Stephen v. Sallaz & Gatewood, Chtd., Docket No. 36322
Supreme Court of Idaho
March 17, 2011
Opinion Author: J. Jones, Justice
Concurring in Opinion: Eismann, Chief Justice; Burdick, Justice; W. Jones, Justice; Horton, Justice
Whether a law firm that is not licensed to practice law can nonetheless be liable for the malpractice of one of its attorneys.
Summary of Ruling:
Plaintiff asserted legal malpractice claims against her divorce attorney and his law firm. The district court found that the attorney breached duties owed to Plaintiff and imposed liability against the attorney, personally, and against the law firm. On appeal, in addition to other issues, the law firm argued that it could not be liable for the attorney’s malpractice. In particular, the law firm argued that I.C. § 5-219 prevents a professional liability claim against an entity that is not licensed to perform professional services. Because the firm was not licensed to practice law, the firm therefore contended that it could not be liable for professional malpractice.
Idaho Code § 5-219 provides a two-year statute of limitations for professional malpractice actions and defines “professional malpractice” as “wrongful acts or omissions in the performance of professional services by any person, firm, association, entity or corporation licensed to perform such services under the law of the state of Idaho.” Citing earlier precedent concerning an unlicensed accountant, County v. Rife, 593 P.2d 995 (1979), the Court agreed with the law firm that it was not within the scope of I.C. § 5-219.
The Court did not agree with the law firm, however, that the inapplicability of the two-year statute of limitations served as a bar to a professional liability claim. The Court explained: “Nothing in I.C. § 5-219 or in Rife immunizes a person or entity carrying on a profession from being sued for malpractice, just because the applicable professional standards do not require the particular person or entity to have a license.”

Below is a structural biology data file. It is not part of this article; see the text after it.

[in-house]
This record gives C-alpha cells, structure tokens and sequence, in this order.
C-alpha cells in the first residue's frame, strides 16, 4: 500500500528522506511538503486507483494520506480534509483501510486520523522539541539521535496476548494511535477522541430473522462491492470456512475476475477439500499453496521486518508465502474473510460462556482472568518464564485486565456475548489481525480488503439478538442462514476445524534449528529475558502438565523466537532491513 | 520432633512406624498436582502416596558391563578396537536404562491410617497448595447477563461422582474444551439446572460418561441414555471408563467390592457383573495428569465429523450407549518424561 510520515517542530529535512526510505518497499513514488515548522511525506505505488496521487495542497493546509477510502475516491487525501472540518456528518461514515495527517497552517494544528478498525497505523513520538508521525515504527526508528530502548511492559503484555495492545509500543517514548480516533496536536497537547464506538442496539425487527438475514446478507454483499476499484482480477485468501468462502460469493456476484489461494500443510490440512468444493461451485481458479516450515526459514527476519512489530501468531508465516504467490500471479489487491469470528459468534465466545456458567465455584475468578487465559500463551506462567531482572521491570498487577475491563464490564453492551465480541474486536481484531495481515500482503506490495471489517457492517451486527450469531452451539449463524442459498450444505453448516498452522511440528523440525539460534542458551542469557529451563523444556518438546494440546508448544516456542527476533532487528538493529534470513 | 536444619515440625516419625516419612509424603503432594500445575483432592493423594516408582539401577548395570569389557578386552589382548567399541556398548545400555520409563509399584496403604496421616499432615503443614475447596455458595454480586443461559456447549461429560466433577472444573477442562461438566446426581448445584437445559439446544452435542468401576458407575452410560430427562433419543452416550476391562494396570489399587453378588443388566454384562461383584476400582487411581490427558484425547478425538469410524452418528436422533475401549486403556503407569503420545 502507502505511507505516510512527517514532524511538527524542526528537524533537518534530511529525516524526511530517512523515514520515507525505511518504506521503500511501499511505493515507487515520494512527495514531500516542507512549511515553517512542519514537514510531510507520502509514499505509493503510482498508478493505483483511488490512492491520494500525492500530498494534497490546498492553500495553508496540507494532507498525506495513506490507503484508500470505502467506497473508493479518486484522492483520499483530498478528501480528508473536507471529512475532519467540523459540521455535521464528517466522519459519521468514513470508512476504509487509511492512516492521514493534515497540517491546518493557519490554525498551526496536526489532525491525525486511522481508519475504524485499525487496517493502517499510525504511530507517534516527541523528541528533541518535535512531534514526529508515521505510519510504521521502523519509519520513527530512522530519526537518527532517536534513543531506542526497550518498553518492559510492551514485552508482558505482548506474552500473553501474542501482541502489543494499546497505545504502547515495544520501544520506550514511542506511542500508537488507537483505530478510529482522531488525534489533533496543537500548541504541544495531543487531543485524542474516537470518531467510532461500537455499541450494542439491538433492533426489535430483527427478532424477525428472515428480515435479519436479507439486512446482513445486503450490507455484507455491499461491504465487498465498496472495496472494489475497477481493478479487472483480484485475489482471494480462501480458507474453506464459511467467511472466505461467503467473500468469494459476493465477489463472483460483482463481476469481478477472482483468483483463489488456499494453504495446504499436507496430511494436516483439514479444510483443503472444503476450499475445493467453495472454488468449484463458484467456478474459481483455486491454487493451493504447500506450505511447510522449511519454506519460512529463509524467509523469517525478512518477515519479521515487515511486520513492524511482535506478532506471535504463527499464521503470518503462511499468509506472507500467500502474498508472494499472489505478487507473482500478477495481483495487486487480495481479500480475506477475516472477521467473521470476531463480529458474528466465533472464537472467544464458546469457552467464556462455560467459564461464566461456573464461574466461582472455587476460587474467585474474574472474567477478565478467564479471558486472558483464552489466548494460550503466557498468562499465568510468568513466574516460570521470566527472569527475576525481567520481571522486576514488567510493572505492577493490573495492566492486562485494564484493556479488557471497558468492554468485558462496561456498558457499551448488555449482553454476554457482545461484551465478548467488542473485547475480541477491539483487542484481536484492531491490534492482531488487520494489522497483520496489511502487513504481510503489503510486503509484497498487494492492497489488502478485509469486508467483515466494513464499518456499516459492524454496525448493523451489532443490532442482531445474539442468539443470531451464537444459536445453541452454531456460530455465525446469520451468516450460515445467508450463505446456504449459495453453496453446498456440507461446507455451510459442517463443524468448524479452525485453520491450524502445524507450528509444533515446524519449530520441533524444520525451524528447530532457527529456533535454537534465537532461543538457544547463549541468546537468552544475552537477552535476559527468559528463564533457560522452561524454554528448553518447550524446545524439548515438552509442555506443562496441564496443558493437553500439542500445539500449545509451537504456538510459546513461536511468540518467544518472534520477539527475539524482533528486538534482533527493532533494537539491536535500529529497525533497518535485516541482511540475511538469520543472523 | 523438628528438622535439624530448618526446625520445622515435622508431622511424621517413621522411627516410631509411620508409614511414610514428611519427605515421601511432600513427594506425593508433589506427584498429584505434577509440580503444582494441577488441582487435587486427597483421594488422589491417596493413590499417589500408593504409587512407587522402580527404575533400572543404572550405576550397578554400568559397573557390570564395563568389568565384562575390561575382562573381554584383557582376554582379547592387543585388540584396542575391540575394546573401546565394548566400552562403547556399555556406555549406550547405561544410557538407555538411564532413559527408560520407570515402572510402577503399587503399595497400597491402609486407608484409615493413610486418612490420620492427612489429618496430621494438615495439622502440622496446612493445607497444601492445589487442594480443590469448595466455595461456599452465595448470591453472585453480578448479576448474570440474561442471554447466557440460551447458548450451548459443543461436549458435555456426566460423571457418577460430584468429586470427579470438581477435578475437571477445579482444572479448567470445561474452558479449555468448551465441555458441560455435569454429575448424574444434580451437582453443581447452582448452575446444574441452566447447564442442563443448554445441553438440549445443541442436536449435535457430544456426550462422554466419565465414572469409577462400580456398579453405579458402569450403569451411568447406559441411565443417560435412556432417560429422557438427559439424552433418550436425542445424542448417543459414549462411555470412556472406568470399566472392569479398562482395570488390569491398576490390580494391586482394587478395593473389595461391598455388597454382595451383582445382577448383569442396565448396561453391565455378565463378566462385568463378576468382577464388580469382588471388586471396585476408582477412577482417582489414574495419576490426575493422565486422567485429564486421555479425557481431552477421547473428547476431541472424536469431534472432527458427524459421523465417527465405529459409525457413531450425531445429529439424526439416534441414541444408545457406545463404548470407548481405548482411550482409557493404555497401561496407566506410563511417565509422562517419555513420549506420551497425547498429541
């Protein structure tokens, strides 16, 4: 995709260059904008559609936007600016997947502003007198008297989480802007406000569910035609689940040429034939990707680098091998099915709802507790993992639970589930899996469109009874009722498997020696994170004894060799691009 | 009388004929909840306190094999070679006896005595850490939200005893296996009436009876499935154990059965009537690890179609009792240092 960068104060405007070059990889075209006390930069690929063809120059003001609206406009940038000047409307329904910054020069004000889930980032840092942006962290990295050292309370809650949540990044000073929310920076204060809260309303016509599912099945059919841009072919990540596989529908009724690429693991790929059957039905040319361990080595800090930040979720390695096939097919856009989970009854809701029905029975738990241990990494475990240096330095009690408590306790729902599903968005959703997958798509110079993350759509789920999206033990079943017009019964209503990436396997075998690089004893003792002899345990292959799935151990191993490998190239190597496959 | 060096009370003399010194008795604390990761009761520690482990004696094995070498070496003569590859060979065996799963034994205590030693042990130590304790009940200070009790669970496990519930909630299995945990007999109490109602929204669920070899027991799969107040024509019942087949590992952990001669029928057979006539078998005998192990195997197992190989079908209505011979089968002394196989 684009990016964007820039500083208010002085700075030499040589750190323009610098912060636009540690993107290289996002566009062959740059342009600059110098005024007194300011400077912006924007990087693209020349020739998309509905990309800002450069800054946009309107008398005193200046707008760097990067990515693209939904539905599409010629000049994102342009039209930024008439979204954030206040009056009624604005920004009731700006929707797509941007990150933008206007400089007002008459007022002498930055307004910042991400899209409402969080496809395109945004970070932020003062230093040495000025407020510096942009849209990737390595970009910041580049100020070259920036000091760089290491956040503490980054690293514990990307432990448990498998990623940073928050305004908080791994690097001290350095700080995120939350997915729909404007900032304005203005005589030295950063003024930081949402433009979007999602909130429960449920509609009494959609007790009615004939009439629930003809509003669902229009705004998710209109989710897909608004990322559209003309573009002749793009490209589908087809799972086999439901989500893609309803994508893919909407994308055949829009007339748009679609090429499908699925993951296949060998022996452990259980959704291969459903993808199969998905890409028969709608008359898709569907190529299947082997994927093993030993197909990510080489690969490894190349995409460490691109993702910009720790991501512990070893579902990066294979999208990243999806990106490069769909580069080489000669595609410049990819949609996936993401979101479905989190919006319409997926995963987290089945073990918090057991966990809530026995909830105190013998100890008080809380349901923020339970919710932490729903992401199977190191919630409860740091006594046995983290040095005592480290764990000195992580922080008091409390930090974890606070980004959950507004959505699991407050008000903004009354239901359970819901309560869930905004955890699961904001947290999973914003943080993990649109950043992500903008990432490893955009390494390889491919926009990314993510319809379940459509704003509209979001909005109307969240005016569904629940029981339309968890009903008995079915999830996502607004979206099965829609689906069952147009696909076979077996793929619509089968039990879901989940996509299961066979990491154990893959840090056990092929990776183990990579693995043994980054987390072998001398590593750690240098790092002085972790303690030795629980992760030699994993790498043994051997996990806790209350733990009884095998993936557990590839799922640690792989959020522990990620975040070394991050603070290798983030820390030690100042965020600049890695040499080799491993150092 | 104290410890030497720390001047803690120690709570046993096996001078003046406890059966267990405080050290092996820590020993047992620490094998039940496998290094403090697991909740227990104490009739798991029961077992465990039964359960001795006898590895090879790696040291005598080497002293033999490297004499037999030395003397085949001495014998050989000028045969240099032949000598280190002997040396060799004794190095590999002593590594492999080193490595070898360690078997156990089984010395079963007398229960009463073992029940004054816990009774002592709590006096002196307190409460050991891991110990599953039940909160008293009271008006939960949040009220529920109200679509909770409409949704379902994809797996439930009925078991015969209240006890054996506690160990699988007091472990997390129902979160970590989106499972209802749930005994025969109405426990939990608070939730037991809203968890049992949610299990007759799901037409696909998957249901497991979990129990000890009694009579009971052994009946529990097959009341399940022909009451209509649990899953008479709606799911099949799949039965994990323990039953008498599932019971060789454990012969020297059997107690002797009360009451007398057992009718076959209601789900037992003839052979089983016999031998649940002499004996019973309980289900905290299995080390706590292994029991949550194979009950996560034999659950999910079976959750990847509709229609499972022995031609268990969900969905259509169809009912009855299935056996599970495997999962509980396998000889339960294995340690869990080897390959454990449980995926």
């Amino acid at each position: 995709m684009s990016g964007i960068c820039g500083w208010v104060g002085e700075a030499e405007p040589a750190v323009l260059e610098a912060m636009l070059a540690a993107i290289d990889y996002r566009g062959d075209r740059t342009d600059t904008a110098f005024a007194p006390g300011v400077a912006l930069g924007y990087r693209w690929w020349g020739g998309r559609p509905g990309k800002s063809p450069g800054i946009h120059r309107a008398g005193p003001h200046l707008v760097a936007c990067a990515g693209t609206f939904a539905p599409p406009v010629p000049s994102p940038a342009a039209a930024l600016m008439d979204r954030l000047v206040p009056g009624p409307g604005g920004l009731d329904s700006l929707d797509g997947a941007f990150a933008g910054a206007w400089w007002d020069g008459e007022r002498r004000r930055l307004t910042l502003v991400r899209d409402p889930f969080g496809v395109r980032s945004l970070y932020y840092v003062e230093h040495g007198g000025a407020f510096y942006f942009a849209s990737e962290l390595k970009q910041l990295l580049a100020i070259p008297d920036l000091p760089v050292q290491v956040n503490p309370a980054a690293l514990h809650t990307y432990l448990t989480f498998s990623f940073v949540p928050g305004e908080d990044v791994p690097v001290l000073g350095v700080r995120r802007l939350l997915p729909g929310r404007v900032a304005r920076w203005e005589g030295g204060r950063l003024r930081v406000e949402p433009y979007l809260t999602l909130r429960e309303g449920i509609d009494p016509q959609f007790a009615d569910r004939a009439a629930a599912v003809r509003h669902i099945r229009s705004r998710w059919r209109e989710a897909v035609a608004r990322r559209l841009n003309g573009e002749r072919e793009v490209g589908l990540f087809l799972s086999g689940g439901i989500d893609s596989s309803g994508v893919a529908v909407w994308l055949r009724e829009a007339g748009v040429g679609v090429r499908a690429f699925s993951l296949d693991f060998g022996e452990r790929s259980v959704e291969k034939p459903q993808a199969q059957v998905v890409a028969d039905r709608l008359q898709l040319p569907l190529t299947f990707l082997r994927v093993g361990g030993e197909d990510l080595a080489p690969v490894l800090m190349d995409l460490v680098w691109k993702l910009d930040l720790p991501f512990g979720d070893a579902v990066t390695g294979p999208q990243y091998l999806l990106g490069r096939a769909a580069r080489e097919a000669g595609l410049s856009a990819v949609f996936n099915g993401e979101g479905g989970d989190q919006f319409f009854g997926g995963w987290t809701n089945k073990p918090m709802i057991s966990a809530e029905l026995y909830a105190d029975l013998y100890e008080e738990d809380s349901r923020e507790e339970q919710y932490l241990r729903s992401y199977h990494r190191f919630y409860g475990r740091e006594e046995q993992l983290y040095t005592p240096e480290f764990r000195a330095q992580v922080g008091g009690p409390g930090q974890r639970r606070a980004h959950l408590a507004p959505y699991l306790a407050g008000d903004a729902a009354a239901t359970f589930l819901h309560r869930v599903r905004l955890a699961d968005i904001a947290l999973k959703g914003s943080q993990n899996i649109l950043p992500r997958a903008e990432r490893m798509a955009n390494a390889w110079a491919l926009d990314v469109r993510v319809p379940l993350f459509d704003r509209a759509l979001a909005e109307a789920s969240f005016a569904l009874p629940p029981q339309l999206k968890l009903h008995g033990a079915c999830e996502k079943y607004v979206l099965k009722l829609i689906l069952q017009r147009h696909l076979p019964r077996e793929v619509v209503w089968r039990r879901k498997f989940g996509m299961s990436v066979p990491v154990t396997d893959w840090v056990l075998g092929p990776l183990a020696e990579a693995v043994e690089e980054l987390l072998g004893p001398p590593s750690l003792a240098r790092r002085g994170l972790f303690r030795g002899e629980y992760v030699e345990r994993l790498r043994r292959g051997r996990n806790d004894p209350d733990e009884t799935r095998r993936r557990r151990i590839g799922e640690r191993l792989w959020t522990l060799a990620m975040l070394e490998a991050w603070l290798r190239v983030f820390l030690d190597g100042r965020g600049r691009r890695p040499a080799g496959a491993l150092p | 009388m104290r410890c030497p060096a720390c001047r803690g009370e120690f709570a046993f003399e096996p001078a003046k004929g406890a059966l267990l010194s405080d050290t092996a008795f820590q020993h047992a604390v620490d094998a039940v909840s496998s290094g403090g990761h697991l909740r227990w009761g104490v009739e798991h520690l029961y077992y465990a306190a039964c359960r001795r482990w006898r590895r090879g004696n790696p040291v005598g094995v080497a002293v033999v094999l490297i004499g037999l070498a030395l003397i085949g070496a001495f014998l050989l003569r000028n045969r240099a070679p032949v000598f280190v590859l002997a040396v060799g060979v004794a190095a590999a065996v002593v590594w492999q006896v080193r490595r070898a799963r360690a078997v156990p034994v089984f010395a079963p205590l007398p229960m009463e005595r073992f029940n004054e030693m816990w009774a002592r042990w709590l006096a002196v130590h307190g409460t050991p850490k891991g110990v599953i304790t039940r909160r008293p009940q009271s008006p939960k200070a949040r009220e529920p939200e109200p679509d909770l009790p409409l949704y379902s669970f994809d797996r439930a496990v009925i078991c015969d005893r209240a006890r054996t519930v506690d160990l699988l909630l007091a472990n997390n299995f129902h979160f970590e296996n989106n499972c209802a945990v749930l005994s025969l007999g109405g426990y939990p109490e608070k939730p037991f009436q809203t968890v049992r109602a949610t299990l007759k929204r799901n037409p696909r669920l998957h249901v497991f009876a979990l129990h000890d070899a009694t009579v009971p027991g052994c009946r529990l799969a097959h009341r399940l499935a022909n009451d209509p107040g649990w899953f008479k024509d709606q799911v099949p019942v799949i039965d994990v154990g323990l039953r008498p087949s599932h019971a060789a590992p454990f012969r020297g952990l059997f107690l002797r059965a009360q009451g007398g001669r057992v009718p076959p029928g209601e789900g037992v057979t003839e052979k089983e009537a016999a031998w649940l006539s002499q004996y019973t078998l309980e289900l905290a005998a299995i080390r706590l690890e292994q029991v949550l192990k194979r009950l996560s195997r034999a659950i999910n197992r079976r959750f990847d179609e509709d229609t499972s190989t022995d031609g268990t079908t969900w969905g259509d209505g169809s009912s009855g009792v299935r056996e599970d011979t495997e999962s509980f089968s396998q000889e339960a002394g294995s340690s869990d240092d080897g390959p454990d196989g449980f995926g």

Rather, ordinary principles of business entity liability govern whether the law firm is liable for the malpractice of one of its attorneys. The Court was unable to determine from the record whether the firm was a corporation or general partnership at the time of the malpractice, but the Court noted that the firm would be liable either way. Idaho Code § 30-1304 places liability on a corporation for the wrongful acts of its employees for professional services engaged on behalf of the corporation, and I.C. § 53-3-305(a) imposes liability on a partnership for a partner’s actionable conduct in the ordinary course of business of the partnership.
Therefore, the Supreme Court affirmed the district court’s ruling that the law firm was liable for the attorney’s malpractice.
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